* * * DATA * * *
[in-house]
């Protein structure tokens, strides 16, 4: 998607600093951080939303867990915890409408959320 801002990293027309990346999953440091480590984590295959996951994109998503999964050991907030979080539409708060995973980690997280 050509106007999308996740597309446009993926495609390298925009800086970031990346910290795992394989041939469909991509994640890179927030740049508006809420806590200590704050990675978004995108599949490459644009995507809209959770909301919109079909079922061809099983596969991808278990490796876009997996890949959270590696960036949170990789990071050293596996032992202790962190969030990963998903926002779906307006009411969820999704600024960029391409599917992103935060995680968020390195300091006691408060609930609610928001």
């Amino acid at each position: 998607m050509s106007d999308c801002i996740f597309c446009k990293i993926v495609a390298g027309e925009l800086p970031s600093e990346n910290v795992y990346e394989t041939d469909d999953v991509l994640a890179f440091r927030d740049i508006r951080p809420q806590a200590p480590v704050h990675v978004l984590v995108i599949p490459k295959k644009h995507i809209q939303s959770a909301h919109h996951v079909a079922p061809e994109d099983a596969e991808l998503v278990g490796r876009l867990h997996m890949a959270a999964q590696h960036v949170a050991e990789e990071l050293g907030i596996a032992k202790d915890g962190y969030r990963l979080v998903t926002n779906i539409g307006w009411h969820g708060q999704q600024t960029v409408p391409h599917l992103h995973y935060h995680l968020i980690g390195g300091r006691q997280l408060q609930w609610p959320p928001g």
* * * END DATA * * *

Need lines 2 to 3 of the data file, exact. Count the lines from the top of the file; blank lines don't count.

């Protein structure tokens, strides 16, 4: 998607600093951080939303867990915890409408959320 801002990293027309990346999953440091480590984590295959996951994109998503999964050991907030979080539409708060995973980690997280 050509106007999308996740597309446009993926495609390298925009800086970031990346910290795992394989041939469909991509994640890179927030740049508006809420806590200590704050990675978004995108599949490459644009995507809209959770909301919109079909079922061809099983596969991808278990490796876009997996890949959270590696960036949170990789990071050293596996032992202790962190969030990963998903926002779906307006009411969820999704600024960029391409599917992103935060995680968020390195300091006691408060609930609610928001």
């Amino acid at each position: 998607m050509s106007d999308c801002i996740f597309c446009k990293i993926v495609a390298g027309e925009l800086p970031s600093e990346n910290v795992y990346e394989t041939d469909d999953v991509l994640a890179f440091r927030d740049i508006r951080p809420q806590a200590p480590v704050h990675v978004l984590v995108i599949p490459k295959k644009h995507i809209q939303s959770a909301h919109h996951v079909a079922p061809e994109d099983a596969e991808l998503v278990g490796r876009l867990h997996m890949a959270a999964q590696h960036v949170a050991e990789e990071l050293g907030i596996a032992k202790d915890g962190y969030r990963l979080v998903t926002n779906i539409g307006w009411h969820g708060q999704q600024t960029v409408p391409h599917l992103h995973y935060h995680l968020i980690g390195g300091r006691q997280l408060q609930w609610p959320p928001g």